Last Updated on June 19, 2019, by eNotes Editorial. Word Count: 350
There are many different retellings of Shakespeare's plays. Some have been successful while others have flopped. Hag-Seed seems to be one of the few that has done overwhelmingly well. Hag-Seed is the story of a play inside a play. The overarching plot is a classic rendition of The Tempest ....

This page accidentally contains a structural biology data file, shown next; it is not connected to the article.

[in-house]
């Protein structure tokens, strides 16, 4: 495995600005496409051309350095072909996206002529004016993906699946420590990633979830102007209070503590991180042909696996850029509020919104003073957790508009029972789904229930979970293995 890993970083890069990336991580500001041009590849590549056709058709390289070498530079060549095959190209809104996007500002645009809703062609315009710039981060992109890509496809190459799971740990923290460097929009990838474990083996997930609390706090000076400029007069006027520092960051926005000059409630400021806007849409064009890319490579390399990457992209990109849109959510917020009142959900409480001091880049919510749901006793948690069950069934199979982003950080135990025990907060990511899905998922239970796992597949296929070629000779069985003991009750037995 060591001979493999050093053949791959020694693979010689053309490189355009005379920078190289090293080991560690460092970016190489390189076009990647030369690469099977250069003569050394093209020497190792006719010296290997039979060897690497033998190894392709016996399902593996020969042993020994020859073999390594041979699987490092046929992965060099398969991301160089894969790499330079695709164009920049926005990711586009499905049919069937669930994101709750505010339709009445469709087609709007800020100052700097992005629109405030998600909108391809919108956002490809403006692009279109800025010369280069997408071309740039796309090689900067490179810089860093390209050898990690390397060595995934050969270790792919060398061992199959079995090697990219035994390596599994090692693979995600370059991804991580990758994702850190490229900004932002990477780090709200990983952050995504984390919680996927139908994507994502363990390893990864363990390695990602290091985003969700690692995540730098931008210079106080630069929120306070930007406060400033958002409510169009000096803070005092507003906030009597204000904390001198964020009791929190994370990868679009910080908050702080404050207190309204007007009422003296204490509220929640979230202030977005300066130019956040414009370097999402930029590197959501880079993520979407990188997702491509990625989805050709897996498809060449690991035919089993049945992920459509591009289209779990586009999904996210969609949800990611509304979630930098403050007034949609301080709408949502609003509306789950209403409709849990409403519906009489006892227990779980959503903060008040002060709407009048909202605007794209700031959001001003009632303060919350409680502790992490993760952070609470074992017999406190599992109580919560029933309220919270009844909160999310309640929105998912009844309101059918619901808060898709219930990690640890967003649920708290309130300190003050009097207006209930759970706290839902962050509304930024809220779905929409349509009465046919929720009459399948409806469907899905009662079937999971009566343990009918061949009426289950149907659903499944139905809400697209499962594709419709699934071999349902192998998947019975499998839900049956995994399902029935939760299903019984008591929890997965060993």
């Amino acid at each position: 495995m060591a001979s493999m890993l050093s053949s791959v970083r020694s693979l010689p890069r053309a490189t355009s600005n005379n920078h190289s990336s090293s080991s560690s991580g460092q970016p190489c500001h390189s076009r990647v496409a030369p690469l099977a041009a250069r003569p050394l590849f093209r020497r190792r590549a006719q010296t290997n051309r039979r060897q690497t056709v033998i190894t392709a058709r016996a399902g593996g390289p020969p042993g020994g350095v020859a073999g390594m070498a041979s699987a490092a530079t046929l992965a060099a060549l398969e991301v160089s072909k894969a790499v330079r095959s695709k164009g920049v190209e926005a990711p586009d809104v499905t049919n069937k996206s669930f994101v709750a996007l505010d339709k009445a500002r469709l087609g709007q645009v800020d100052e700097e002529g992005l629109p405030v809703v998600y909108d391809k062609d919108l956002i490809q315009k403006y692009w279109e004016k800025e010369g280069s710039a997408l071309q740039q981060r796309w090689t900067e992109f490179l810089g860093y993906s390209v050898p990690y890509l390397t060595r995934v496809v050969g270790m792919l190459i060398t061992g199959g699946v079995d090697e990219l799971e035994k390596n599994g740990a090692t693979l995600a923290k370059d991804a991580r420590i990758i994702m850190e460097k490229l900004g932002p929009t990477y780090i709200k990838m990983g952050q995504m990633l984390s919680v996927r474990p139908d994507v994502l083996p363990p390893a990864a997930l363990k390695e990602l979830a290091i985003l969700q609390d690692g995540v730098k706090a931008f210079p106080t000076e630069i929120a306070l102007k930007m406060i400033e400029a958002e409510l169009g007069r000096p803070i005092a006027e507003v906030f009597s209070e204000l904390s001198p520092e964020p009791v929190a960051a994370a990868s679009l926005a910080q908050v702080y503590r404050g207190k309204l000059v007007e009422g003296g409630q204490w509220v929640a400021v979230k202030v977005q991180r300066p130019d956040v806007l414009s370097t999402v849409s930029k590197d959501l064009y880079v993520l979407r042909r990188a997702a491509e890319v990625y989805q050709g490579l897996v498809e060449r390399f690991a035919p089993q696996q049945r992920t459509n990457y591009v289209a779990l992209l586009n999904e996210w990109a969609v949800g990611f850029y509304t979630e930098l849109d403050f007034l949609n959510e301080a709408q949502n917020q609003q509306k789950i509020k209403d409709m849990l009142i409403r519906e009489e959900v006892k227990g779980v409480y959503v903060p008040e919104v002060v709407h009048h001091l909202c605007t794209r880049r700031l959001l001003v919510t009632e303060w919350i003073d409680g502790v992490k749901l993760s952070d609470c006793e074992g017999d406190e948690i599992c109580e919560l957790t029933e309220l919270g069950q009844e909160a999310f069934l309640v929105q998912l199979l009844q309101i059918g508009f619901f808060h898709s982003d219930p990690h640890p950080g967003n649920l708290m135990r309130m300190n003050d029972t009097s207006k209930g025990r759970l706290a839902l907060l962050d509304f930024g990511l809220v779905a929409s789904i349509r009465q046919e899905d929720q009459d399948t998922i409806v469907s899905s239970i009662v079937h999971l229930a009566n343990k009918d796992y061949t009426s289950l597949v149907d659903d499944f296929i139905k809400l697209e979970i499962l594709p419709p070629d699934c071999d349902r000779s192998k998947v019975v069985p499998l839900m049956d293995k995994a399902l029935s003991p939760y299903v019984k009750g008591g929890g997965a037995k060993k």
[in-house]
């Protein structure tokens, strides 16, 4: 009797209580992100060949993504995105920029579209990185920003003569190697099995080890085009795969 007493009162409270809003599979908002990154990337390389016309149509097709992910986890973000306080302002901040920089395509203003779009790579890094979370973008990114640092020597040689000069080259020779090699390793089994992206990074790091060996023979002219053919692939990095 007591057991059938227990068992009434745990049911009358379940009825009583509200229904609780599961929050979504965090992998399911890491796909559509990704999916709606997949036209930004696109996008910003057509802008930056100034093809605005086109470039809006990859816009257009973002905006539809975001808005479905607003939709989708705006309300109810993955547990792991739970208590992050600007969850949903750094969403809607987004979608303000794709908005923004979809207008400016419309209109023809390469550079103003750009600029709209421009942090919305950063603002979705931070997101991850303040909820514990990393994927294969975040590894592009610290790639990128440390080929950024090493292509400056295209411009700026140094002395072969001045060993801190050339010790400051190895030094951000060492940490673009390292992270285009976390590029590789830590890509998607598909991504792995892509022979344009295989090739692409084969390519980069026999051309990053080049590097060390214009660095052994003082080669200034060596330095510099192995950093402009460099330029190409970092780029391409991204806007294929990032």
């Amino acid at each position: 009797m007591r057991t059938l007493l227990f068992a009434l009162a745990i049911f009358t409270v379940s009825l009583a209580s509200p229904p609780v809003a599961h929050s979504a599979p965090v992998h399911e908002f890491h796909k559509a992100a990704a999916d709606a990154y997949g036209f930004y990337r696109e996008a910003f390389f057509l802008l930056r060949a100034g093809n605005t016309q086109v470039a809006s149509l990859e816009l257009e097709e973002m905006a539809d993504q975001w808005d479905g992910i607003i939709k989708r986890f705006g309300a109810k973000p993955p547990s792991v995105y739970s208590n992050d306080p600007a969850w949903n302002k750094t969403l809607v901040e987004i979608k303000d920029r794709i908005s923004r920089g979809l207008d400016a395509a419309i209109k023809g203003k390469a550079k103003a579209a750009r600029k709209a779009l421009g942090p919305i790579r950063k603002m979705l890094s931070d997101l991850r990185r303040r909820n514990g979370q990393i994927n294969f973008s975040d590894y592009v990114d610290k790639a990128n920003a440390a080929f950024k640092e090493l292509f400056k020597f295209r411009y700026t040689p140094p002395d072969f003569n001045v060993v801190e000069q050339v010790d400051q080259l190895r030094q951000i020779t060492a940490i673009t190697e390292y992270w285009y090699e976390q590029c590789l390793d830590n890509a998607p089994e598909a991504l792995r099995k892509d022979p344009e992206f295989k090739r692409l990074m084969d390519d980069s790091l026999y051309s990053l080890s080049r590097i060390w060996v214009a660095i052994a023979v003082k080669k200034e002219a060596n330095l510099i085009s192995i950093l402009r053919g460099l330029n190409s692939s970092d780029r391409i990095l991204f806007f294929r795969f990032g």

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There are many different retellings of Shakespeare's plays. Some have been successful while others have flopped. Hag-Seed seems to be one of the few that has done overwhelmingly well. Hag-Seed is the story of a play inside a play. The overarching plot is a classic rendition of The Tempest. It is the story of betrayal and revenge. The play inside the play is also a version of The Tempest. The Prospero of the story is Felix, an artistic director of an art festival who is staging his own take on The Tempest. His archenemy, Tony, cancels his performance and he lives in solitude in Southern Ontario for twelve years. He finally takes a position as an instructor for a prisoner rehabilitation program. It’s through his play that he is able to take his revenge on Tony. Atwood aptly adapts a play written in the 1600s to modern times. While there is much that is different from Shakespeare’s plot line, Atwood stays true to the emotion it evokes and characterization of Prospero/Felix and Antonio/Tony. Felix, like Prospero, is relatable in his mourning. While Prospero mourned the loss of his wife, Felix mourns the loss of his daughter. Furthermore, Atwood uses ghosts, also commonly referenced in Shakespearean plays. Felix is haunted by the ghost of his daughter. It is only when he is convinced that he hears her voice that he determines he must engage with the outside world. In addition, Atwood remains true to the plot development of Shakespeare. Shakespeare is famously known for his complicated structural use of a play inside a play. Atwood differs from Shakespeare in her description of the “storm.” There is no literal storm in her renditions of The Tempest. Instead, the storm is the chaos that ensues between characters. Unlike Shakespeare, Atwood also allows Felix to be free at the end of the story. He is set free from mourning his daughter and begins to plan cruises. Meanwhile, the inmates he used in his revenge plot remain imprisoned. The stark contrast between him and the other characters can be heavily critiqued.